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                              • This is my first ever post, though I have been reading the stories on this thread with envy for some time. Yesterday, I made the last payment on the student loans. My husband and I had an enormous debt burden when we graduated from residency in 2012. Between the two of us, we owed $570K in medical school debt. Minimal undergrad, fortunately. We are both in primary care, though we do rural full-scope and it pays fairly well. I calculated that we were paying $100 per day in interest alone at the time. Our monthly loan payments were something like $6500/month (it might have been more, but we were able to knock out one horrible 9% loan before it got out of the grace period). It was nauseating. The first few years, we really did throw everything we had at the debt. We lived in some awful rentals, kept the cars we had in residency, did local vacations. The pace slowed a bit when we had kids, as we choose to pay for a nanny to cover our childcare needs while we worked the long hours. We also bought a house, and though it is below 1x our salary, it did need some infrastructure repair (roof, sewer) that slowed us down as well. We also wanted to max the 401Ks, start a taxable account, and get the 529s going, all of which have proven to be good moves financially, though they also slowed the loan repayment pace a bit. We finished up the last of my husband's debt in March of 2020, and then focused on the remaining balance on my debt ($120K in March of 2020). I sent in the last $16K lump sum payment yesterday.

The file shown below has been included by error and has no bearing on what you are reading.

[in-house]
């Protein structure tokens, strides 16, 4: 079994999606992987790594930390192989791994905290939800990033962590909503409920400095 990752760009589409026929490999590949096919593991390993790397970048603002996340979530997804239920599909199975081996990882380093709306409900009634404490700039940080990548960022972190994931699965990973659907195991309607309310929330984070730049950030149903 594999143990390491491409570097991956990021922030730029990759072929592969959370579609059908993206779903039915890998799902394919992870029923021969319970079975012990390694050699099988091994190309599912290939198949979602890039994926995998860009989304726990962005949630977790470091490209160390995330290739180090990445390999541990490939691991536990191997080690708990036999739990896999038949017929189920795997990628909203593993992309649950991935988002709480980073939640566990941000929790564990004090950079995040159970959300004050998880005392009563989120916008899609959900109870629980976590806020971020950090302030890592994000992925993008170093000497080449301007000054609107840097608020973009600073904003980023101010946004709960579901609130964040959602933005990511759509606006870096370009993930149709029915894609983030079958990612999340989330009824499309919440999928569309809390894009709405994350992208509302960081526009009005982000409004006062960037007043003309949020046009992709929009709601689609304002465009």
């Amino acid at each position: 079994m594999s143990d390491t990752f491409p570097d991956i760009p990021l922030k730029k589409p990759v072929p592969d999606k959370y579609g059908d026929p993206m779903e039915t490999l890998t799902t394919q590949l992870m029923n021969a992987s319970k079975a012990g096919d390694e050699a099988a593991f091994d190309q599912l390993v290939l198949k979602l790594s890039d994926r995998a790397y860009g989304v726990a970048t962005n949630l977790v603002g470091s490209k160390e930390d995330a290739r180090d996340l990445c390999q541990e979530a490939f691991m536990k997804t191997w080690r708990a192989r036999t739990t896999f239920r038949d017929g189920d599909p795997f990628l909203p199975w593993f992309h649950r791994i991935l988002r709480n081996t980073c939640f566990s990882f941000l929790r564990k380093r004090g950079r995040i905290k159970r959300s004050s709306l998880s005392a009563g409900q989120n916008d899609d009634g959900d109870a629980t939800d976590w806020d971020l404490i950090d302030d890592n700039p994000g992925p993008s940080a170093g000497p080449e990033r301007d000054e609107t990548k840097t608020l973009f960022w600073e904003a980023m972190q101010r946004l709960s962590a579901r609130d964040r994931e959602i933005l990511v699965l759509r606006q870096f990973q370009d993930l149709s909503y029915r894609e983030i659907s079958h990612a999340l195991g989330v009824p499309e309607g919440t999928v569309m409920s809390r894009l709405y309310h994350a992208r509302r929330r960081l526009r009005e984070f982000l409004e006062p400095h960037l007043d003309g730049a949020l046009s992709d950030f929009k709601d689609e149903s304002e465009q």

I logged into Earnest today and saw a $0 balance. It is so hard to believe that this is finally done. All those years of seeing thousands of dollars every month exit the checking account and go to various loan servicers. Having loan servicers "lose" the extra payments we sent in (Sallie Mae used to require extra payments on certain loans to be paper checks--probably so she could lose them and we would have to pay extra interest while we sorted it out). Having Sallie Mae "accidentally" put an extra payment on a 2% loan instead of a 7% loan despite an accompanying letter and the Loan number written on the check and then take 6 weeks to "sort it out." Having loan servicers switch without warning so we would have to figure out where the payments needed to go. All those extra hours worked so that we could earn just a little more to put towards the loans. Refinancing multiple times. Angsting about variable versus fixed interest rates. It's done now, and I just wanted to shout from the rooftops...or type quietly from my living room. Grateful to this community to keep us inspired to get this done!